For our HDR tutorial we'll concentrate on shooting three exposures in aperture-priority mode using autoexposure bracketing. This method requires you to set the initial exposure only, and then the camera will take three bracketed shots with a single release of the shutter button. It keeps the shooting stage of HDR photography nice and simple, plus it helps to reduce the risk of camera movement between shots.
1. Compose the shot
Frame your scene handheld before attaching the camera securely to a tripod in the desired position. Make sure that the tripod is stable and the head is fixed in place to eliminate the risk of movement between exposures. Focus either manually or using autofocus. If you do use AF, set the lens to manual focus to lock focus at the desired point after focusing. Focus must remain on the same point for every shot you take for seamless blending.
2. Find exposure
Set your camera to aperture-priority mode at f/11 with ISO set to 100. f/11 is the sweet spot of most lenses, and will provide the best overall image quality in terms of sharpness. Take a test shot and assess the exposure of the midtones on the LCD screen. These are usually found in the foreground area. Finally, apply exposure compensation to lighten or darken the exposure of this ‘middle’ shot if necessary.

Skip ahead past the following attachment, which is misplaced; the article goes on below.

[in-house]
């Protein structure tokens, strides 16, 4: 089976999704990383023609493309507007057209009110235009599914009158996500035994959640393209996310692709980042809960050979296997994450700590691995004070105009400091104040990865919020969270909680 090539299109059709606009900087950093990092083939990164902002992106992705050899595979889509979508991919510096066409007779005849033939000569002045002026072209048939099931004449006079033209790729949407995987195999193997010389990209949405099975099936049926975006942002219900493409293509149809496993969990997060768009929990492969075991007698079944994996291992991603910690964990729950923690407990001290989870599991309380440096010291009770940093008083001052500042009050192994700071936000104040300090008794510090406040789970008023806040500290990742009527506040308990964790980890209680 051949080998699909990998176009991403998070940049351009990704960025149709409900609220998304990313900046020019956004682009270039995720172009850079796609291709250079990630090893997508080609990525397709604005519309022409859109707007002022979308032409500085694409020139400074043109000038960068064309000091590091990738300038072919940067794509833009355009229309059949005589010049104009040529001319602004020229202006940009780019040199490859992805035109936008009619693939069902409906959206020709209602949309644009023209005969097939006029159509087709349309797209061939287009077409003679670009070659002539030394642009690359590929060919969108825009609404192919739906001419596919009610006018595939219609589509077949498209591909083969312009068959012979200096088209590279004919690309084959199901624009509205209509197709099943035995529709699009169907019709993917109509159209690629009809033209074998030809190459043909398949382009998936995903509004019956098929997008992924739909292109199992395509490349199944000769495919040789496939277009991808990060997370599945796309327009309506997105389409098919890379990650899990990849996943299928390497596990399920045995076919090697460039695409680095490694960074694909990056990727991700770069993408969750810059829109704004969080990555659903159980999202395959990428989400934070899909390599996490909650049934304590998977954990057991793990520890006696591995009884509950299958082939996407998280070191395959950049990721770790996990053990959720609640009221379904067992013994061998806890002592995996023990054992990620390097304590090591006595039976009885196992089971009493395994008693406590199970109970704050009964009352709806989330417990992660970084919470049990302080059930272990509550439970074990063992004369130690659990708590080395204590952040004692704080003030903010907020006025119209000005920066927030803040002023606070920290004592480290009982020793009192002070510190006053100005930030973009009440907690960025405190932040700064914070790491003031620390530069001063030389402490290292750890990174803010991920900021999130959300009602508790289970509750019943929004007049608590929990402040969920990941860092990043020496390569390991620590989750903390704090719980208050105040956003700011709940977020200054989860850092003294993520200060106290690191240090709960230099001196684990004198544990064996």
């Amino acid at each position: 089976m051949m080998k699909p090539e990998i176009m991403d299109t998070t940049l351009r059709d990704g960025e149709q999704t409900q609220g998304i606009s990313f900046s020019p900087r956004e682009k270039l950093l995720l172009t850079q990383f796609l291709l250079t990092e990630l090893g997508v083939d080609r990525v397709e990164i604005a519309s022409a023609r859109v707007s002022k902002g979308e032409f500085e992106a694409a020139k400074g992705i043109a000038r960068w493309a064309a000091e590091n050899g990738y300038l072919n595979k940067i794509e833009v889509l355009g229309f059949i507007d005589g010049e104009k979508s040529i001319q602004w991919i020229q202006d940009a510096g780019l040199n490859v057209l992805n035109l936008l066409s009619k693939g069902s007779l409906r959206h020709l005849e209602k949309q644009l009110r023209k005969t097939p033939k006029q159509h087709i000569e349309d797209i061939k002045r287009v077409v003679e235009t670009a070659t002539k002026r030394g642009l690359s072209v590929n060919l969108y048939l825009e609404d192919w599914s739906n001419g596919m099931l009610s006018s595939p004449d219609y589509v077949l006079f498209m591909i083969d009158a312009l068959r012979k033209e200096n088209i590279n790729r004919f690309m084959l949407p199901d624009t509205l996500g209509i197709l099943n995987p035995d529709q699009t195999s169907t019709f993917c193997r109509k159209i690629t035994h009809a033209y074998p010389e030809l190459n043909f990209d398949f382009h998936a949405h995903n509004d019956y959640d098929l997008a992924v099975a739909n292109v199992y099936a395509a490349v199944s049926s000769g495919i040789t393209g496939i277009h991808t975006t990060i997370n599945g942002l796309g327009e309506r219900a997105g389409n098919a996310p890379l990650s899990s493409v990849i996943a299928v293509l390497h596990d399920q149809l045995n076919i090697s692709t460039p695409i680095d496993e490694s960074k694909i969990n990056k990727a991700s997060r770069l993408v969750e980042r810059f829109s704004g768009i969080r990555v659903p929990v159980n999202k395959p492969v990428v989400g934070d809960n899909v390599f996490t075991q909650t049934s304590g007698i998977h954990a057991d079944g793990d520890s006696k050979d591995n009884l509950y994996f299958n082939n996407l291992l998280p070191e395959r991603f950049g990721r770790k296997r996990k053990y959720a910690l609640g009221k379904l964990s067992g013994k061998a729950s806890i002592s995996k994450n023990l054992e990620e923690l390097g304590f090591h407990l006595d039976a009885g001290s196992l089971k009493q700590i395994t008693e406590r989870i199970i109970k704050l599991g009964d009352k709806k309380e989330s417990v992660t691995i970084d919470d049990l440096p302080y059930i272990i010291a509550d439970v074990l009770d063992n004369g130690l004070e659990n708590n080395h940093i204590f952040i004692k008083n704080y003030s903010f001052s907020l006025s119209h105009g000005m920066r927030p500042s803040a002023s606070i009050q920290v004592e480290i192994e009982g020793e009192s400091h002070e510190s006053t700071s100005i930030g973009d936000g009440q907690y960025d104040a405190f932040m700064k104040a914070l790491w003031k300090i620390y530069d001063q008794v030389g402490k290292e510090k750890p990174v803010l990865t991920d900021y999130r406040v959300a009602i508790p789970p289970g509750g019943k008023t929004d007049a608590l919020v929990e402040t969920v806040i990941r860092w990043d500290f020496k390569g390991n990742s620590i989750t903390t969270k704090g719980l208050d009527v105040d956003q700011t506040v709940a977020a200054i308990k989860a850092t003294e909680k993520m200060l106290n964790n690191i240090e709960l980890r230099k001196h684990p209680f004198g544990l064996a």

3. Set bracketing
Once you have your middle exposure, it’s time to set autoexposure bracketing (AEB). This is usually found in the camera’s menu, and since all cameras are different you may need to check your camera’s instruction manual. Once the setting has been located, set the bracketing amount to 2 stops. Now release the shutter with a cable release or use the camera’s self-timer. The camera will shoot three bracketed exposures.
This article was first published in the August 2015 issue of Practical Photography - download back issues here.
Don’t just capture a landscape – reconstruct it in a way that’s hyper-real. Focusing on the finer details within a scene and piecing them together in Photoshop allows you to create exciting panoramics with a difference.Read More